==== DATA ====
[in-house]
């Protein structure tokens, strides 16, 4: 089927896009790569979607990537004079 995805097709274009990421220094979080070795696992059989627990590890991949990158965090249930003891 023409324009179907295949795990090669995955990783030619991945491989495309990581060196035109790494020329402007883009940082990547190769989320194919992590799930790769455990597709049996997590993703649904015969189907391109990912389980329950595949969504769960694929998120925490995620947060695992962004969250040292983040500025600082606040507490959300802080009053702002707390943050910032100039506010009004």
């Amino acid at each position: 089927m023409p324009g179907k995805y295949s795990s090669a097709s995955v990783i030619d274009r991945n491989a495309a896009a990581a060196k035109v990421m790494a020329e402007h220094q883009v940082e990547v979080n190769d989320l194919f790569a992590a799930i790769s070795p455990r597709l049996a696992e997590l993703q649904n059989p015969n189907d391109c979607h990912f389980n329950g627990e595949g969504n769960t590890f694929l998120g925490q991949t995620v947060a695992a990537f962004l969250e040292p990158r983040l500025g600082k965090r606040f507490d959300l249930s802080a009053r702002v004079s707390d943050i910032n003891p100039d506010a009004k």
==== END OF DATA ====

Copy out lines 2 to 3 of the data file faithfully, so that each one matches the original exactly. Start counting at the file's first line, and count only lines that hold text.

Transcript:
């Protein structure tokens, strides 16, 4: 089927896009790569979607990537004079 995805097709274009990421220094979080070795696992059989627990590890991949990158965090249930003891 023409324009179907295949795990090669995955990783030619991945491989495309990581060196035109790494020329402007883009940082990547190769989320194919992590799930790769455990597709049996997590993703649904015969189907391109990912389980329950595949969504769960694929998120925490995620947060695992962004969250040292983040500025600082606040507490959300802080009053702002707390943050910032100039506010009004």
């Amino acid at each position: 089927m023409p324009g179907k995805y295949s795990s090669a097709s995955v990783i030619d274009r991945n491989a495309a896009a990581a060196k035109v990421m790494a020329e402007h220094q883009v940082e990547v979080n190769d989320l194919f790569a992590a799930i790769s070795p455990r597709l049996a696992e997590l993703q649904n059989p015969n189907d391109c979607h990912f389980n329950g627990e595949g969504n769960t590890f694929l998120g925490q991949t995620v947060a695992a990537f962004l969250e040292p990158r983040l500025g600082k965090r606040f507490d959300l249930s802080a009053r702002v004079s707390d943050i910032n003891p100039d506010a009004k």